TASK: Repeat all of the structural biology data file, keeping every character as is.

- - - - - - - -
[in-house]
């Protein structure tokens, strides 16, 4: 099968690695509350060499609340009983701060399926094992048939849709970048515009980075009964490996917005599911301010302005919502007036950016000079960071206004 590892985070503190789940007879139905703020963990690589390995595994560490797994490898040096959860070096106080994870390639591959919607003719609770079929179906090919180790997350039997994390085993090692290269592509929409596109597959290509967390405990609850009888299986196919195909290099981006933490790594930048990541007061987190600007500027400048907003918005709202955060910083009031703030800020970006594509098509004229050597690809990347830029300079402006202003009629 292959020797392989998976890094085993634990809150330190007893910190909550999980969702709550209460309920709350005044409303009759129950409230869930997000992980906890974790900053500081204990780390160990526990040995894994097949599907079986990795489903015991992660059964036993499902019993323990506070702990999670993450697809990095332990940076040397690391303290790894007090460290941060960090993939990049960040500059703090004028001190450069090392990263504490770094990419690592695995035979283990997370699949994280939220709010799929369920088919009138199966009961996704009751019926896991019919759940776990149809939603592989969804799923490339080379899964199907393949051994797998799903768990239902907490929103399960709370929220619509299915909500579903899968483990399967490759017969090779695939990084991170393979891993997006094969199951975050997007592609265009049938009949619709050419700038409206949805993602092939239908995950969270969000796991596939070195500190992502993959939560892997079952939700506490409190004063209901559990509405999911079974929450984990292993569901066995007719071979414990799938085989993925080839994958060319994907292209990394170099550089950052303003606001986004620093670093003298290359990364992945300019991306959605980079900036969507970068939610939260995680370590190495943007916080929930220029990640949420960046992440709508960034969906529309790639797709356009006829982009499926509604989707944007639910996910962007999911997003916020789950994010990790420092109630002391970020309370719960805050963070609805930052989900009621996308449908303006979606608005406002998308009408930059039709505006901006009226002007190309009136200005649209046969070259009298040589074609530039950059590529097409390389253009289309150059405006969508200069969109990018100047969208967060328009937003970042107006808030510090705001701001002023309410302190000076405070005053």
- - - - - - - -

[in-house]
């Protein structure tokens, strides 16, 4: 099968690695509350060499609340009983701060399926094992048939849709970048515009980075009964490996917005599911301010302005919502007036950016000079960071206004 590892985070503190789940007879139905703020963990690589390995595994560490797994490898040096959860070096106080994870390639591959919607003719609770079929179906090919180790997350039997994390085993090692290269592509929409596109597959290509967390405990609850009888299986196919195909290099981006933490790594930048990541007061987190600007500027400048907003918005709202955060910083009031703030800020970006594509098509004229050597690809990347830029300079402006202003009629 292959020797392989998976890094085993634990809150330190007893910190909550999980969702709550209460309920709350005044409303009759129950409230869930997000992980906890974790900053500081204990780390160990526990040995894994097949599907079986990795489903015991992660059964036993499902019993323990506070702990999670993450697809990095332990940076040397690391303290790894007090460290941060960090993939990049960040500059703090004028001190450069090392990263504490770094990419690592695995035979283990997370699949994280939220709010799929369920088919009138199966009961996704009751019926896991019919759940776990149809939603592989969804799923490339080379899964199907393949051994797998799903768990239902907490929103399960709370929220619509299915909500579903899968483990399967490759017969090779695939990084991170393979891993997006094969199951975050997007592609265009049938009949619709050419700038409206949805993602092939239908995950969270969000796991596939070195500190992502993959939560892997079952939700506490409190004063209901559990509405999911079974929450984990292993569901066995007719071979414990799938085989993925080839994958060319994907292209990394170099550089950052303003606001986004620093670093003298290359990364992945300019991306959605980079900036969507970068939610939260995680370590190495943007916080929930220029990640949420960046992440709508960034969906529309790639797709356009006829982009499926509604989707944007639910996910962007999911997003916020789950994010990790420092109630002391970020309370719960805050963070609805930052989900009621996308449908303006979606608005406002998308009408930059039709505006901006009226002007190309009136200005649209046969070259009298040589074609530039950059590529097409390389253009289309150059405006969508200069969109990018100047969208967060328009937003970042107006808030510090705001701001002023309410302190000076405070005053």